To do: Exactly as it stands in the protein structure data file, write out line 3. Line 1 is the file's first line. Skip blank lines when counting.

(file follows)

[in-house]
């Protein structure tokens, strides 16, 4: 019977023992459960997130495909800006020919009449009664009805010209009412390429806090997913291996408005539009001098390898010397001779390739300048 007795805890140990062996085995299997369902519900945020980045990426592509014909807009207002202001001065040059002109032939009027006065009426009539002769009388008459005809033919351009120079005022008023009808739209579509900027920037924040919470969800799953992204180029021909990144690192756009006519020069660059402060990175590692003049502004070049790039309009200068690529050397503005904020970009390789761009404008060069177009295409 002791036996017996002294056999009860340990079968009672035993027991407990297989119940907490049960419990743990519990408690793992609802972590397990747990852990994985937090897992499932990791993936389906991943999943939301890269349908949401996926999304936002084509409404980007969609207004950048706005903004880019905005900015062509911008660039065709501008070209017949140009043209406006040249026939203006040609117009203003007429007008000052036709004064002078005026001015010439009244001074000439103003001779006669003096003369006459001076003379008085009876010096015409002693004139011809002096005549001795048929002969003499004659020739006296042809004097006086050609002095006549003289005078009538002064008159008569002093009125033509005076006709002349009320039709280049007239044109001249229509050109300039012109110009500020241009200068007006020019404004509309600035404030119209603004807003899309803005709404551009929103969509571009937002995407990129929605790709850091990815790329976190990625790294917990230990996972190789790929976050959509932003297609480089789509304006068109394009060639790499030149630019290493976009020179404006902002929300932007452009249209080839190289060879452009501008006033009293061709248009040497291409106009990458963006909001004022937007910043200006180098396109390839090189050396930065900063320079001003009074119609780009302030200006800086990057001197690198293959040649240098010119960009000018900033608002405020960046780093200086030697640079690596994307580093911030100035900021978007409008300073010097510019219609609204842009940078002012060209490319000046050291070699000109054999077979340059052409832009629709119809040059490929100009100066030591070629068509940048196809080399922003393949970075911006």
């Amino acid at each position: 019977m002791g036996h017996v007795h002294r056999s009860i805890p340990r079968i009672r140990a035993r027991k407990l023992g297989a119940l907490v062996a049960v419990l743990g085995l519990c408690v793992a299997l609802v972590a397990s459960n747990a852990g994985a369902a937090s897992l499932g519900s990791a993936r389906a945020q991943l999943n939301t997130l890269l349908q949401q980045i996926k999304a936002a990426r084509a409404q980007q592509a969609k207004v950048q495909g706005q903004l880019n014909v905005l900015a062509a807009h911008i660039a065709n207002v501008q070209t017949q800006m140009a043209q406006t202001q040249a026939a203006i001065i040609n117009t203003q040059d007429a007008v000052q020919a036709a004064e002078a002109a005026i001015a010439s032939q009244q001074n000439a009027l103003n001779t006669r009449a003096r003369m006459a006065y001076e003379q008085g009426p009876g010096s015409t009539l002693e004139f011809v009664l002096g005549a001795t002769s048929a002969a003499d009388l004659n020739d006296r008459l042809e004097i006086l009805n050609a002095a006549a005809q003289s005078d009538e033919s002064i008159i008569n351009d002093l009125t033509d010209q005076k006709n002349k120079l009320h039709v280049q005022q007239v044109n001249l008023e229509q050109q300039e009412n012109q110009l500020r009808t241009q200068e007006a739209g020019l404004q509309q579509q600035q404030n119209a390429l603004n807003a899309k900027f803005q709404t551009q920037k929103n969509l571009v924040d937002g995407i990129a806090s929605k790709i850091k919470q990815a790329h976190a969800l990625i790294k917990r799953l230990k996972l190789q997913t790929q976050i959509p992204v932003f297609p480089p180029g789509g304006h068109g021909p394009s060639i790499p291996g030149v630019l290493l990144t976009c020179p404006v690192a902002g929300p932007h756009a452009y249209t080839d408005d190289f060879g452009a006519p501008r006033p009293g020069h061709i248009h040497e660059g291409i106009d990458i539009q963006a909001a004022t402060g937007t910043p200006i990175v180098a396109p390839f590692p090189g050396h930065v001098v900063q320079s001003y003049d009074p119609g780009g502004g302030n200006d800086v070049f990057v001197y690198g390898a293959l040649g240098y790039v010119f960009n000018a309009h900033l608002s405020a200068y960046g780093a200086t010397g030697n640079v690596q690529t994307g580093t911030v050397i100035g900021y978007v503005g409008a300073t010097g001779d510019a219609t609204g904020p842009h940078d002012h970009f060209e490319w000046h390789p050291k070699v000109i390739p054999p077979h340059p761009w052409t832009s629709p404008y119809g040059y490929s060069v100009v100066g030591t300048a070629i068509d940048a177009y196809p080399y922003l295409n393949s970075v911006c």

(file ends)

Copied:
């Amino acid at each position: 019977m002791g036996h017996v007795h002294r056999s009860i805890p340990r079968i009672r140990a035993r027991k407990l023992g297989a119940l907490v062996a049960v419990l743990g085995l519990c408690v793992a299997l609802v972590a397990s459960n747990a852990g994985a369902a937090s897992l499932g519900s990791a993936r389906a945020q991943l999943n939301t997130l890269l349908q949401q980045i996926k999304a936002a990426r084509a409404q980007q592509a969609k207004v950048q495909g706005q903004l880019n014909v905005l900015a062509a807009h911008i660039a065709n207002v501008q070209t017949q800006m140009a043209q406006t202001q040249a026939a203006i001065i040609n117009t203003q040059d007429a007008v000052q020919a036709a004064e002078a002109a005026i001015a010439s032939q009244q001074n000439a009027l103003n001779t006669r009449a003096r003369m006459a006065y001076e003379q008085g009426p009876g010096s015409t009539l002693e004139f011809v009664l002096g005549a001795t002769s048929a002969a003499d009388l004659n020739d006296r008459l042809e004097i006086l009805n050609a002095a006549a005809q003289s005078d009538e033919s002064i008159i008569n351009d002093l009125t033509d010209q005076k006709n002349k120079l009320h039709v280049q005022q007239v044109n001249l008023e229509q050109q300039e009412n012109q110009l500020r009808t241009q200068e007006a739209g020019l404004q509309q579509q600035q404030n119209a390429l603004n807003a899309k900027f803005q709404t551009q920037k929103n969509l571009v924040d937002g995407i990129a806090s929605k790709i850091k919470q990815a790329h976190a969800l990625i790294k917990r799953l230990k996972l190789q997913t790929q976050i959509p992204v932003f297609p480089p180029g789509g304006h068109g021909p394009s060639i790499p291996g030149v630019l290493l990144t976009c020179p404006v690192a902002g929300p932007h756009a452009y249209t080839d408005d190289f060879g452009a006519p501008r006033p009293g020069h061709i248009h040497e660059g291409i106009d990458i539009q963006a909001a004022t402060g937007t910043p200006i990175v180098a396109p390839f590692p090189g050396h930065v001098v900063q320079s001003y003049d009074p119609g780009g502004g302030n200006d800086v070049f990057v001197y690198g390898a293959l040649g240098y790039v010119f960009n000018a309009h900033l608002s405020a200068y960046g780093a200086t010397g030697n640079v690596q690529t994307g580093t911030v050397i100035g900021y978007v503005g409008a300073t010097g001779d510019a219609t609204g904020p842009h940078d002012h970009f060209e490319w000046h390789p050291k070699v000109i390739p054999p077979h340059p761009w052409t832009s629709p404008y119809g040059y490929s060069v100009v100066g030591t300048a070629i068509d940048a177009y196809p080399y922003l295409n393949s970075v911006c």